Soliris/eculizumab is given via an intravenous infusion administered to patients fortnightly in a hospital setting. It is not a cure but it relieves the symptoms associated with PNH and it needs to be used for the rest of the patient’s life.

PHARMAC received an application from Alexion Pharmaceuticals to fund Soliris in November 2011. Clinical advisors considered the application at the Pharmacology and Therapeutics Advisory Committee (PTAC) in February 2012, at the Haemotolgy Subcommittee  in August 2012, and at February and March 2013 PTAC meetings. The minutes of these meetings are available on PHARMAC’s website.

PHARMAC’s consultation document explains that the reason it is proposing to decline funding is because the price requested by the drug company is extreme.

The New Zealand patient group that was established a year ago, and Dr Humphrey Pullon, a consultant haematologist in Hamilton, appeared on Morning Report on 22 May arguing that PHARMAC had overestimated the numbers of patients (12–20 patients instead of 8–10 patients) who would be considered for treatment with this drug and that the price that Alexion Pharmaceuticals had offered the drug to PHARMAC was the lowest in the world. (2)

Alexion Pharmaceuticals has funded both the Australian and New Zealand campaigns for drug. An email sent to Dr Humphrey Pullon several months ago asking about his ties to the drug company has not been replied to.  


May 2013


At the end of January 2013 the front page of the NZ Herald featured a by now familiar story of a small group of patients that were desperately lobbying for a very expensive drug. (1) In this case it was the world’s most expensive drug – costing $500,000 a year per patient. (2)

The drug in this story is eculizumab, otherwise known as Soliris, and it is used to treat patients with PNH (paroxysmal nocturnal haemoglobinuria) which is an extremely rare blood and immune system disorder. The Herald article stated that in New Zealand “up to 20 people are thought to have PNH” with eight of them considered candidates for Soliris.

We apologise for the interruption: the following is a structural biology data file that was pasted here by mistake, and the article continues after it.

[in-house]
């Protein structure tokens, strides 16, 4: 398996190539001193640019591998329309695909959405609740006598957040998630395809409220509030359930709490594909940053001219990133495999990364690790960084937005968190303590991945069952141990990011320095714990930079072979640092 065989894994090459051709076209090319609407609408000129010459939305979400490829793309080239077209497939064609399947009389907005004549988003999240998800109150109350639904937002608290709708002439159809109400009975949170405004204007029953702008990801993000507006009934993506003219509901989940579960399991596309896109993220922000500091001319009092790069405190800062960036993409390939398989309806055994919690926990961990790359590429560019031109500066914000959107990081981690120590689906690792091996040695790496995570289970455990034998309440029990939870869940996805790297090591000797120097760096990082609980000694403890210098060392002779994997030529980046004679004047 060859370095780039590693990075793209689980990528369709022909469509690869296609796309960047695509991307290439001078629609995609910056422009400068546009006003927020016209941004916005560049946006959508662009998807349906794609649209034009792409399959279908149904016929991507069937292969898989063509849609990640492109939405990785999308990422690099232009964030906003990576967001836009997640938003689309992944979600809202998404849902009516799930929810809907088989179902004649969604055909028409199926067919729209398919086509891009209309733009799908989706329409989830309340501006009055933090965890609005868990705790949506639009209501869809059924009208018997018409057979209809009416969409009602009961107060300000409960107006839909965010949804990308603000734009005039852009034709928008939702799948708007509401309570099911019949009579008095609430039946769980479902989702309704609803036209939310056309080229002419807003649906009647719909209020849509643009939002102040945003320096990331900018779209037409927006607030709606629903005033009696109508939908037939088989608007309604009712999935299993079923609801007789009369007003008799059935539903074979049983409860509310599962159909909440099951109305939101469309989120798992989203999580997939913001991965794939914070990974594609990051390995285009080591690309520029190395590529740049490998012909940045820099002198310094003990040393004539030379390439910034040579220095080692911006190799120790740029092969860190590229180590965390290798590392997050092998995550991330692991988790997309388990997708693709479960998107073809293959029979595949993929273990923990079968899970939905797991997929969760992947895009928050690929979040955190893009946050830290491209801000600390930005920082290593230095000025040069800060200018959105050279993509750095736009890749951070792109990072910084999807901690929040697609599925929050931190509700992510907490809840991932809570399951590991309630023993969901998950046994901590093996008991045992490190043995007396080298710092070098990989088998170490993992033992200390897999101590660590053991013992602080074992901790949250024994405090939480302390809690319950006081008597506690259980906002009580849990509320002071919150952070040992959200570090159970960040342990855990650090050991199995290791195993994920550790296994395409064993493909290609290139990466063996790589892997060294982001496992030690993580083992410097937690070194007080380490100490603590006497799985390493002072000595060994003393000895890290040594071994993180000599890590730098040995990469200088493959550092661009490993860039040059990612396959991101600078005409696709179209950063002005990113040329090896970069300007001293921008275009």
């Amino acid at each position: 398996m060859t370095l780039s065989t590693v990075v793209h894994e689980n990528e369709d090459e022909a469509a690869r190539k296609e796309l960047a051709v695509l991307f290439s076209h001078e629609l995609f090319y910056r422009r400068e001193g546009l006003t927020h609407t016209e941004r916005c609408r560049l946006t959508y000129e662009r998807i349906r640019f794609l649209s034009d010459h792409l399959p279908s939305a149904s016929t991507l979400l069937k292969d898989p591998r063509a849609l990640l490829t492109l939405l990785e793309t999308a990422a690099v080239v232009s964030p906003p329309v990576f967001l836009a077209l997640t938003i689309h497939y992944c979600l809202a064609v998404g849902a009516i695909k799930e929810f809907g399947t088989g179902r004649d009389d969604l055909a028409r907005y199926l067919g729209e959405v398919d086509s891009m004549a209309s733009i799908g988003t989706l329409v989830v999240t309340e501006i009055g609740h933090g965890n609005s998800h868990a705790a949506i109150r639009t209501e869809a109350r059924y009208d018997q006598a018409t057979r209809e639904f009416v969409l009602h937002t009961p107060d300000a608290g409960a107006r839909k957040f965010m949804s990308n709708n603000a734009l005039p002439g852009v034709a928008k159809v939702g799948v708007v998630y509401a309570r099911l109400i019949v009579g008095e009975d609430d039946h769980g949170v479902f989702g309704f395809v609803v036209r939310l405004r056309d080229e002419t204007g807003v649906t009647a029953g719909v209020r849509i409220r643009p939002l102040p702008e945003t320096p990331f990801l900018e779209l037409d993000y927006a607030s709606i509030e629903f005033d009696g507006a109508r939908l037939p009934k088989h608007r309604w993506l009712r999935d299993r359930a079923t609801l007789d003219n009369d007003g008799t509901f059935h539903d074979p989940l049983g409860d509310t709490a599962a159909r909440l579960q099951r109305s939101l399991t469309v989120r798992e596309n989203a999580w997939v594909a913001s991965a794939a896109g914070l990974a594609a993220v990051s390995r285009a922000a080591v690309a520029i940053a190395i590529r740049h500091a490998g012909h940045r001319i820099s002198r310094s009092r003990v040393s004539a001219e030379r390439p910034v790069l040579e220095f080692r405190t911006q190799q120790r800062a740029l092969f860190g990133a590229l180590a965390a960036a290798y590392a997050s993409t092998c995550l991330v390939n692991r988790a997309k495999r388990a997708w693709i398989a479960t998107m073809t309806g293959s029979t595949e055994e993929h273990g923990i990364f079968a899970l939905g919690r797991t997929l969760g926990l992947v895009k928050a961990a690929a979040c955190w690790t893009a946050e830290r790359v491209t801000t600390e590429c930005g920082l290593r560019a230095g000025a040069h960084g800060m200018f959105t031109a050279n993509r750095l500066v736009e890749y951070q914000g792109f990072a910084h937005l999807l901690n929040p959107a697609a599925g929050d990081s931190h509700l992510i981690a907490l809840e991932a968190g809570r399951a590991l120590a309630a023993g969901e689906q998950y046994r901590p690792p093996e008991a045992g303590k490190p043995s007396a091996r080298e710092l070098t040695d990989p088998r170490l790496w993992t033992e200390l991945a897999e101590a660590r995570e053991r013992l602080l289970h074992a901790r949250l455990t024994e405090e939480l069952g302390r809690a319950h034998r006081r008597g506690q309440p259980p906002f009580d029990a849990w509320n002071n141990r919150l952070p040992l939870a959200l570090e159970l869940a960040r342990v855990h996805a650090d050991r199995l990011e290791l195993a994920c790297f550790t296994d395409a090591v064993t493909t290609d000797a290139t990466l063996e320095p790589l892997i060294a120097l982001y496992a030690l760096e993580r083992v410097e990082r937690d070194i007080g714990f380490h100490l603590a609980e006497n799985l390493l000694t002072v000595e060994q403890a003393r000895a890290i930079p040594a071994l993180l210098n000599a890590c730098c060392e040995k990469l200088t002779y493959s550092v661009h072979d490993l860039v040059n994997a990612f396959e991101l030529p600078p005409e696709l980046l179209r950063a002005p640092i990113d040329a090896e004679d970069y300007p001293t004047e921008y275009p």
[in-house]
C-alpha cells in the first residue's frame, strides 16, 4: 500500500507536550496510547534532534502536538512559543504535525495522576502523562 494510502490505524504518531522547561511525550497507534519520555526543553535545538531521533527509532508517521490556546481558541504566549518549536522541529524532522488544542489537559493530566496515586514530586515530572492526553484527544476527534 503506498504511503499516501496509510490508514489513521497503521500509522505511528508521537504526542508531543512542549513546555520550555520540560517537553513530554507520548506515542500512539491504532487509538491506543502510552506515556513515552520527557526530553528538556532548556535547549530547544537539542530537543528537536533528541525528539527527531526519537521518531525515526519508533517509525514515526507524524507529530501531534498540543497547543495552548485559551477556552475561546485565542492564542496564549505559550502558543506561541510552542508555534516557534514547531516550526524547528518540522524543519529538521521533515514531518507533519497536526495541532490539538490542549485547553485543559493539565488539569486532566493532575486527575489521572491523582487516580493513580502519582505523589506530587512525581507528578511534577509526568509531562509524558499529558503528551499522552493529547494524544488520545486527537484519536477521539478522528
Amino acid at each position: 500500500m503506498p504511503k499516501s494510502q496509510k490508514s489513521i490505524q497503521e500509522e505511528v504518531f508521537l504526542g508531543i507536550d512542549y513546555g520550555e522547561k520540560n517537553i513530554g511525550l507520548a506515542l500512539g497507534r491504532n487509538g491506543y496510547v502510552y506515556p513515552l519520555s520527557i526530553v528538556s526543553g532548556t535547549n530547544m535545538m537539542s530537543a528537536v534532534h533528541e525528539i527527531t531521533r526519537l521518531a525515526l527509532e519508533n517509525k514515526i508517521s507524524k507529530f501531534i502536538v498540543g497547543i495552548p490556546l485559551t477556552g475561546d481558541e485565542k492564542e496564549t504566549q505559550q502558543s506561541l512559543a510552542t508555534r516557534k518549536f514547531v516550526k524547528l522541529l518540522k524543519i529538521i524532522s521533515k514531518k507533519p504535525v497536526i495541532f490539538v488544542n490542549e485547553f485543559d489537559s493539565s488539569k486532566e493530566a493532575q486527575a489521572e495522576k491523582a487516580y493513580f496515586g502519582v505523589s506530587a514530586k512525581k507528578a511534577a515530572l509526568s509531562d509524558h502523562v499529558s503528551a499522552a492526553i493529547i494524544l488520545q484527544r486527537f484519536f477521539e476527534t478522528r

PNH is an acquired rather than genetic disease characterised by the destruction of red blood cells, blood clots, impaired bone marrow function, and a 3-5% risk of developing leukaemia. The red blood cells become prone to destruction by parts of the person’s own immune system due to the lack of a special protein which normally protects the red blood cells from being destroyed by the immune system. It is closely related to aplastic anaemia, and up to 30% of newly diagnosed cases of PNH evolve from aplastic anaemia. The median survival after diagnosis is 10 years; however some patients can survive for decades with only minor symptoms. (3)

The drug company
Soliris is manufactured by Alexion Pharmaceuticals which has given its new drug to three of the eight New Zealand patients with PNH under a compassionate access scheme. It is not clear why the drug company has chosen to fund only three of the eight.

Towards the end of the NZ Herald article it was revealed that there was a New Zealand support group for patients with PNH and they had begun this lobbying campaign which was being funded by Alexion. A follow-up editorial in the Herald on Sunday reported that the support group had been given an “unrestricted educational grant” from Alexion and the campaign was being orchestrated by Viva, a Sydney PR firm that represents Alexion Pharmaceuticals. (4)